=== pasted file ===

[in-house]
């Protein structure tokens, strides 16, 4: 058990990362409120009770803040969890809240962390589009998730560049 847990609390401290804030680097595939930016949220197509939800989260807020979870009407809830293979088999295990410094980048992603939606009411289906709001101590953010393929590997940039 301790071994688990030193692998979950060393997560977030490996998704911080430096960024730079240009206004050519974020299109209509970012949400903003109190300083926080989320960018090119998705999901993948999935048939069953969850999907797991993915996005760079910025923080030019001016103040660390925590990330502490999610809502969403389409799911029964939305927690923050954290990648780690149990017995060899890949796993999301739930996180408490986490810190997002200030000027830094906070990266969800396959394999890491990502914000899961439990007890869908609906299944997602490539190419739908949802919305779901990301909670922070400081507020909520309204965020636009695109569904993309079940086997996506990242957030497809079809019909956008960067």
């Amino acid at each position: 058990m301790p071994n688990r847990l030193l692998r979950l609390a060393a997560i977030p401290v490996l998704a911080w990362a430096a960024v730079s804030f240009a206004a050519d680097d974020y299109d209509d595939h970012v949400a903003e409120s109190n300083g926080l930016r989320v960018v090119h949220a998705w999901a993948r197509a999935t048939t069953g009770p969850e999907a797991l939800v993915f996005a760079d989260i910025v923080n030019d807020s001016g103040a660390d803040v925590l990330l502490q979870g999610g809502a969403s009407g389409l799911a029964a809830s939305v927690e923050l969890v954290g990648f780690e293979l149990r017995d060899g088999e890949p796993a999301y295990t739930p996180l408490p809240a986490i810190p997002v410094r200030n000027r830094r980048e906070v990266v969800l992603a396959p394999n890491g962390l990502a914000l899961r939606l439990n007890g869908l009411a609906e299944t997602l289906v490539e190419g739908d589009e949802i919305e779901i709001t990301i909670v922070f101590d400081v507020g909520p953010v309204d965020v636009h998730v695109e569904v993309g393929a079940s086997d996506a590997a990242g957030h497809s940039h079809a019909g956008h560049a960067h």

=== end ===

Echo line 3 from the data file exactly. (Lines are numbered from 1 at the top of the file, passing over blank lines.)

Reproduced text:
């Amino acid at each position: 058990m301790p071994n688990r847990l030193l692998r979950l609390a060393a997560i977030p401290v490996l998704a911080w990362a430096a960024v730079s804030f240009a206004a050519d680097d974020y299109d209509d595939h970012v949400a903003e409120s109190n300083g926080l930016r989320v960018v090119h949220a998705w999901a993948r197509a999935t048939t069953g009770p969850e999907a797991l939800v993915f996005a760079d989260i910025v923080n030019d807020s001016g103040a660390d803040v925590l990330l502490q979870g999610g809502a969403s009407g389409l799911a029964a809830s939305v927690e923050l969890v954290g990648f780690e293979l149990r017995d060899g088999e890949p796993a999301y295990t739930p996180l408490p809240a986490i810190p997002v410094r200030n000027r830094r980048e906070v990266v969800l992603a396959p394999n890491g962390l990502a914000l899961r939606l439990n007890g869908l009411a609906e299944t997602l289906v490539e190419g739908d589009e949802i919305e779901i709001t990301i909670v922070f101590d400081v507020g909520p953010v309204d965020v636009h998730v695109e569904v993309g393929a079940s086997d996506a590997a990242g957030h497809s940039h079809a019909g956008h560049a960067h």